Farmhand #7 Takes An Unexpected Turn
Farmhand has been a fascinating, sort of biological, and slow-growing horror series so far. It’s only seven issues in, yet countless questions have been raised during the plot’s course so far.
Farmhand #7 breaks the pattern of the past few issues, giving us some backstory, some monologuing, and some answers. But of course, it also raised twice as many questions along the way, but that was probably to be expected.
Rob Guillory is the brains behind the series – and no pun intended there. He’s the one who came up with the original idea and is the one that has been writing all of these issues. He’s shown us that he can tell a plot with a slow build.
This issue was refreshing, in a way. The dialogue was much more open, with characters talking about the problems at hand rather than just pretending everything was fine. Because of that, we were given answers to some of the questions we’ve been asking in the series. Some of the answers, mind you. Not all. But it’s a start.
This issue used an interesting blend of storytelling techniques to give us the full picture. It starts with a very emotionally compelling backstory. It explained a lot about the family dynamics and how they came to be so broken.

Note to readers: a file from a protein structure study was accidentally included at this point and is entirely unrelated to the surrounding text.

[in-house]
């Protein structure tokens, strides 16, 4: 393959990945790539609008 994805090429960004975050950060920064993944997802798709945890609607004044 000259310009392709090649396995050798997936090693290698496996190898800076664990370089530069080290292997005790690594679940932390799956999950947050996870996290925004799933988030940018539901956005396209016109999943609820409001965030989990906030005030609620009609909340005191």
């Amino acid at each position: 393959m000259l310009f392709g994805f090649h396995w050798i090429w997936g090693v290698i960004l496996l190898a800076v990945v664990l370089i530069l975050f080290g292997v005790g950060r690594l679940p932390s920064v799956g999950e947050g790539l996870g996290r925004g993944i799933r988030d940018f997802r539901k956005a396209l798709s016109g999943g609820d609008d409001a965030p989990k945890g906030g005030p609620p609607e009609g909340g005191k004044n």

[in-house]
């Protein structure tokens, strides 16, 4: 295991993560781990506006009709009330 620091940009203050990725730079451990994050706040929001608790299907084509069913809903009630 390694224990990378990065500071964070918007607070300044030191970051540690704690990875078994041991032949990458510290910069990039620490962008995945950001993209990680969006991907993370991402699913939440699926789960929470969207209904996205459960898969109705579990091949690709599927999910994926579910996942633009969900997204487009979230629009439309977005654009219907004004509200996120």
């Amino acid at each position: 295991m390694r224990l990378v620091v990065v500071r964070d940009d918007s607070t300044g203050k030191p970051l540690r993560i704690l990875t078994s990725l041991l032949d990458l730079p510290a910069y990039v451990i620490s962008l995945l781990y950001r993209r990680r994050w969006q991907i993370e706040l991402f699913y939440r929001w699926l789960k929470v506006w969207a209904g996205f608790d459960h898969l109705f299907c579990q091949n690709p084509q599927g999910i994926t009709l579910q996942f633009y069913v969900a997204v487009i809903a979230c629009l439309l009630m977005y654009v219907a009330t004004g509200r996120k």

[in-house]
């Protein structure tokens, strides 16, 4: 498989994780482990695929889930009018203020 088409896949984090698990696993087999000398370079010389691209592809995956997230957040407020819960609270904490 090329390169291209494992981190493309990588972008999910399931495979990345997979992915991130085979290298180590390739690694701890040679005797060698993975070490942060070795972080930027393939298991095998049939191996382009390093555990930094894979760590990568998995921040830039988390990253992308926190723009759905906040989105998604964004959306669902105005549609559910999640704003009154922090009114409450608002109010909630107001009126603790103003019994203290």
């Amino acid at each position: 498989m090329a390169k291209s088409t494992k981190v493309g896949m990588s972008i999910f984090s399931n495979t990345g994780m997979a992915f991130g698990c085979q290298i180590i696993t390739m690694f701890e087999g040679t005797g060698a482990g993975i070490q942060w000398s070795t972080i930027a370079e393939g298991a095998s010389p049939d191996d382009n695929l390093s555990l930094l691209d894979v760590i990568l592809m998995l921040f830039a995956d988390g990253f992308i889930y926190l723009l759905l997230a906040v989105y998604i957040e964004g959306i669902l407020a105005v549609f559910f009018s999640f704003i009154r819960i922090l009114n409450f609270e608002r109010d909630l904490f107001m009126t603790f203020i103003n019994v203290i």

From there, the issue jumped perspectives several times, giving us a solid idea of what was happening within the family and city. Together these pieces are starting to show us how everything works, though I still have many questions.
The issue does end in a cliffhanger, which some people love, and others hate, so take that with a grain of salt. I thought it was well done, so it won’t bother me (though it might have if it was about to go into hiatus).
Like all of the other issues of Farmhand, Rob Guillory is also the lead artist for the series. And Farmhand #7 is no exception to that. He provides a distinctive style that fits his vision, and honestly, it was probably the best call. This plot requires a specific format for the art style. I honestly don’t think any other art style would also carry the plot.
Guillory has a way of blending two different forms of life – plants, and humans – in a way that looks both natural and garish. It’s fascinating and certainly adds to the horror elements of the series. There was more of that in this issue and a few other unique opportunities.
Taylor Wells did the coloring for this issue, like the others. His bold coloring complements Guillory’s art style perfectly. The colors bounce back and forth from being bold and daring to muted earth tones. The balance may seem a bit odd, but it’s perfect for the subject matter at hand.
Farmhand #7 took some unexpected turns for the series, but they were also badly needed. The readers can only hang on for so long without getting answers, so it was refreshing to finally get a few hints.
This issue was also shockingly emotional, which I think was also needed. It reminded us that the people at stake are just that – people. They’re flawed, broken, and hurting, but they’re still people. I’m looking forward to the next issue to find out where that cliffhanger will lead.
This review was originally written for Word of the Nerd, but has been ported over to Quirky Cat’s Fat Stacks now that the site has shut down.
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